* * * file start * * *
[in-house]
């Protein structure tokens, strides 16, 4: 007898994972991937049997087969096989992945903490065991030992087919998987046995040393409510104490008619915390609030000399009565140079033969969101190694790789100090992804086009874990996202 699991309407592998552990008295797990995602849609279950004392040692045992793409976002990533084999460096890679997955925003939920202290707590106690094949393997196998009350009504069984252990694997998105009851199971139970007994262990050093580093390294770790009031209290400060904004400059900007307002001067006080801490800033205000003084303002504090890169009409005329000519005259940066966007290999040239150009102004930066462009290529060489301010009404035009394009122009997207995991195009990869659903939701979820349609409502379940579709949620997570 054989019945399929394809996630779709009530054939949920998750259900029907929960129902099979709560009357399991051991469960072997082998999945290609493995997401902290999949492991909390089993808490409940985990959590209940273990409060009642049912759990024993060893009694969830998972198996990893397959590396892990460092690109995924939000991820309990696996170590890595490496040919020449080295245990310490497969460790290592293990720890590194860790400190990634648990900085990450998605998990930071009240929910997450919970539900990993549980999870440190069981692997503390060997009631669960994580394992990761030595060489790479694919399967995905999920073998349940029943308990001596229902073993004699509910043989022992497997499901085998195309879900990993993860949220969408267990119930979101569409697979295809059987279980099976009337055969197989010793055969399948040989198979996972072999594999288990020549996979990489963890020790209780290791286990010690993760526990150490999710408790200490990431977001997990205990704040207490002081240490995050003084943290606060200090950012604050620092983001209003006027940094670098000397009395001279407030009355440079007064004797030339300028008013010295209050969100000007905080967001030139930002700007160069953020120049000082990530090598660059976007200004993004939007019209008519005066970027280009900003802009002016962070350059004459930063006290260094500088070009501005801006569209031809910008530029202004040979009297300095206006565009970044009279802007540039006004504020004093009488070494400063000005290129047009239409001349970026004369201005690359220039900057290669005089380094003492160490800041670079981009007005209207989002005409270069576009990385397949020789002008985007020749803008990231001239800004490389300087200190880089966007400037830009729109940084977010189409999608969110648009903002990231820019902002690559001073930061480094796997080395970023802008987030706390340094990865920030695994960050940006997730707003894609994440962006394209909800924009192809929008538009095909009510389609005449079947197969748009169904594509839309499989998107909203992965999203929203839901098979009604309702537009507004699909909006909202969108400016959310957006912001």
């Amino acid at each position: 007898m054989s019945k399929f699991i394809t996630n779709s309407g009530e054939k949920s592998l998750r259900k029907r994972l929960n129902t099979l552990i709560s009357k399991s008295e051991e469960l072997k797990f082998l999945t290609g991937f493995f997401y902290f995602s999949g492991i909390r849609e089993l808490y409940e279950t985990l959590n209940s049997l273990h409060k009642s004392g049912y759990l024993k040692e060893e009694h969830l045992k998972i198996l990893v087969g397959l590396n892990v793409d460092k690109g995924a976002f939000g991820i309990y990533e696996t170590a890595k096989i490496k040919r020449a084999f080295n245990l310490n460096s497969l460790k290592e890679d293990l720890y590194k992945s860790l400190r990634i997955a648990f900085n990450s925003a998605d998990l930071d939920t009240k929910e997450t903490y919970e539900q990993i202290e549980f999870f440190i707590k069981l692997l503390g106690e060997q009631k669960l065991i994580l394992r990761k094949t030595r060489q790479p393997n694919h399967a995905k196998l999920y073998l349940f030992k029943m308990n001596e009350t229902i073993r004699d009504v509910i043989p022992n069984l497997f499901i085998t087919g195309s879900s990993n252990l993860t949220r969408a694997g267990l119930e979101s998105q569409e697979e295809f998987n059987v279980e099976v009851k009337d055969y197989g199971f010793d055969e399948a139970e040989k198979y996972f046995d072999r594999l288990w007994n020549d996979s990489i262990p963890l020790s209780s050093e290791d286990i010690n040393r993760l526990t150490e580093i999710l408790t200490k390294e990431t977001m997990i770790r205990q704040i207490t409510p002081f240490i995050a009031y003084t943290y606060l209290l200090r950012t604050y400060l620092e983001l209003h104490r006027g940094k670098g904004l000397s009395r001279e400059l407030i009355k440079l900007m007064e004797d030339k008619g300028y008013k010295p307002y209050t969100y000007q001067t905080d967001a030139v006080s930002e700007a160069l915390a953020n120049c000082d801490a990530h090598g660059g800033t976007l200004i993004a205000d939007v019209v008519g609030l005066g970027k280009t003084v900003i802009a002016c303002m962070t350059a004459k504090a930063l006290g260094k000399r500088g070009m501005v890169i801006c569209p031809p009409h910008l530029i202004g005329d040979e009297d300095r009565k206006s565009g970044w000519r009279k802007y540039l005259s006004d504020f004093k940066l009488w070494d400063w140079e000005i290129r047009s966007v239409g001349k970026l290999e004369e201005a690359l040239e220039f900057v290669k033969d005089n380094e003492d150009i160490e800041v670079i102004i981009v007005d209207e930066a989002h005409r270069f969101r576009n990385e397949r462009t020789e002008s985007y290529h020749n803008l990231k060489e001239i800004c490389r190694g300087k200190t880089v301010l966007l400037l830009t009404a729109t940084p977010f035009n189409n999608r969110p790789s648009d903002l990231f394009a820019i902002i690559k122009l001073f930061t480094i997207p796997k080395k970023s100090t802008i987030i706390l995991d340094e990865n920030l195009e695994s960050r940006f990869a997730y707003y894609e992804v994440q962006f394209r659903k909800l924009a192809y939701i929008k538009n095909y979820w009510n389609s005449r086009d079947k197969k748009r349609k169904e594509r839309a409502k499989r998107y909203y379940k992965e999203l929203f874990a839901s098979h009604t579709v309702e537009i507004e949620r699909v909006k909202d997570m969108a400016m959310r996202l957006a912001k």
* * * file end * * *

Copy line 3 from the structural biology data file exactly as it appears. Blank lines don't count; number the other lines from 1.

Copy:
């Amino acid at each position: 007898m054989s019945k399929f699991i394809t996630n779709s309407g009530e054939k949920s592998l998750r259900k029907r994972l929960n129902t099979l552990i709560s009357k399991s008295e051991e469960l072997k797990f082998l999945t290609g991937f493995f997401y902290f995602s999949g492991i909390r849609e089993l808490y409940e279950t985990l959590n209940s049997l273990h409060k009642s004392g049912y759990l024993k040692e060893e009694h969830l045992k998972i198996l990893v087969g397959l590396n892990v793409d460092k690109g995924a976002f939000g991820i309990y990533e696996t170590a890595k096989i490496k040919r020449a084999f080295n245990l310490n460096s497969l460790k290592e890679d293990l720890y590194k992945s860790l400190r990634i997955a648990f900085n990450s925003a998605d998990l930071d939920t009240k929910e997450t903490y919970e539900q990993i202290e549980f999870f440190i707590k069981l692997l503390g106690e060997q009631k669960l065991i994580l394992r990761k094949t030595r060489q790479p393997n694919h399967a995905k196998l999920y073998l349940f030992k029943m308990n001596e009350t229902i073993r004699d009504v509910i043989p022992n069984l497997f499901i085998t087919g195309s879900s990993n252990l993860t949220r969408a694997g267990l119930e979101s998105q569409e697979e295809f998987n059987v279980e099976v009851k009337d055969y197989g199971f010793d055969e399948a139970e040989k198979y996972f046995d072999r594999l288990w007994n020549d996979s990489i262990p963890l020790s209780s050093e290791d286990i010690n040393r993760l526990t150490e580093i999710l408790t200490k390294e990431t977001m997990i770790r205990q704040i207490t409510p002081f240490i995050a009031y003084t943290y606060l209290l200090r950012t604050y400060l620092e983001l209003h104490r006027g940094k670098g904004l000397s009395r001279e400059l407030i009355k440079l900007m007064e004797d030339k008619g300028y008013k010295p307002y209050t969100y000007q001067t905080d967001a030139v006080s930002e700007a160069l915390a953020n120049c000082d801490a990530h090598g660059g800033t976007l200004i993004a205000d939007v019209v008519g609030l005066g970027k280009t003084v900003i802009a002016c303002m962070t350059a004459k504090a930063l006290g260094k000399r500088g070009m501005v890169i801006c569209p031809p009409h910008l530029i202004g005329d040979e009297d300095r009565k206006s565009g970044w000519r009279k802007y540039l005259s006004d504020f004093k940066l009488w070494d400063w140079e000005i290129r047009s966007v239409g001349k970026l290999e004369e201005a690359l040239e220039f900057v290669k033969d005089n380094e003492d150009i160490e800041v670079i102004i981009v007005d209207e930066a989002h005409r270069f969101r576009n990385e397949r462009t020789e002008s985007y290529h020749n803008l990231k060489e001239i800004c490389r190694g300087k200190t880089v301010l966007l400037l830009t009404a729109t940084p977010f035009n189409n999608r969110p790789s648009d903002l990231f394009a820019i902002i690559k122009l001073f930061t480094i997207p796997k080395k970023s100090t802008i987030i706390l995991d340094e990865n920030l195009e695994s960050r940006f990869a997730y707003y894609e992804v994440q962006f394209r659903k909800l924009a192809y939701i929008k538009n095909y979820w009510n389609s005449r086009d079947k197969k748009r349609k169904e594509r839309a409502k499989r998107y909203y379940k992965e999203l929203f874990a839901s098979h009604t579709v309702e537009i507004e949620r699909v909006k909202d997570m969108a400016m959310r996202l957006a912001k």